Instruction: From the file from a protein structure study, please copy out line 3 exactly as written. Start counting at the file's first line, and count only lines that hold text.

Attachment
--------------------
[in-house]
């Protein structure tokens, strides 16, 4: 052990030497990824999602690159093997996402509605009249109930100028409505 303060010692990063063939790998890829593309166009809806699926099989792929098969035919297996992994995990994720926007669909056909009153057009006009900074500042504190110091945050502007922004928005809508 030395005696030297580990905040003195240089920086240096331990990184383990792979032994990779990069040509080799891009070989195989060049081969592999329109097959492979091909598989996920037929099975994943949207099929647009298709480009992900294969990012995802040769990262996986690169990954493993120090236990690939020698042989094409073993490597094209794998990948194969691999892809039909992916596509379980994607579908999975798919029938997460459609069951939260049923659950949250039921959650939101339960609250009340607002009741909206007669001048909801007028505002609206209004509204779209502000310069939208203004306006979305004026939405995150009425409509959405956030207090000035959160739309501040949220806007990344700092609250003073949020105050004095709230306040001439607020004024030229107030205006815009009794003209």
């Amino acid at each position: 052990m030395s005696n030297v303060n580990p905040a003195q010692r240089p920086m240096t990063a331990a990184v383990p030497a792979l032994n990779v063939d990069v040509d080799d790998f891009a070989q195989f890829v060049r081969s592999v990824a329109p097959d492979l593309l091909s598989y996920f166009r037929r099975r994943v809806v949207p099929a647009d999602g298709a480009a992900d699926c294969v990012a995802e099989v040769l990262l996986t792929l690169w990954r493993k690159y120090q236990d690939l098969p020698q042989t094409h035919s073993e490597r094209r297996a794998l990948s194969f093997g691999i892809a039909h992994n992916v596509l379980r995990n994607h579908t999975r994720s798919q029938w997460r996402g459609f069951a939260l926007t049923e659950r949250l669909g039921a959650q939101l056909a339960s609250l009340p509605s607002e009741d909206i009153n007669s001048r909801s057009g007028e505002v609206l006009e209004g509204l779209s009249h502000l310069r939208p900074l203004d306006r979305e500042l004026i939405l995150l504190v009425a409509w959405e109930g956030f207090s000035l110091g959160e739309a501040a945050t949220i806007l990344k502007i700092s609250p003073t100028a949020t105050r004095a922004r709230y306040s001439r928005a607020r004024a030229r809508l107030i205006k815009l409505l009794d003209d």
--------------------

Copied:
């Amino acid at each position: 052990m030395s005696n030297v303060n580990p905040a003195q010692r240089p920086m240096t990063a331990a990184v383990p030497a792979l032994n990779v063939d990069v040509d080799d790998f891009a070989q195989f890829v060049r081969s592999v990824a329109p097959d492979l593309l091909s598989y996920f166009r037929r099975r994943v809806v949207p099929a647009d999602g298709a480009a992900d699926c294969v990012a995802e099989v040769l990262l996986t792929l690169w990954r493993k690159y120090q236990d690939l098969p020698q042989t094409h035919s073993e490597r094209r297996a794998l990948s194969f093997g691999i892809a039909h992994n992916v596509l379980r995990n994607h579908t999975r994720s798919q029938w997460r996402g459609f069951a939260l926007t049923e659950r949250l669909g039921a959650q939101l056909a339960s609250l009340p509605s607002e009741d909206i009153n007669s001048r909801s057009g007028e505002v609206l006009e209004g509204l779209s009249h502000l310069r939208p900074l203004d306006r979305e500042l004026i939405l995150l504190v009425a409509w959405e109930g956030f207090s000035l110091g959160e739309a501040a945050t949220i806007l990344k502007i700092s609250p003073t100028a949020t105050r004095a922004r709230y306040s001439r928005a607020r004024a030229r809508l107030i205006k815009l409505l009794d003209d």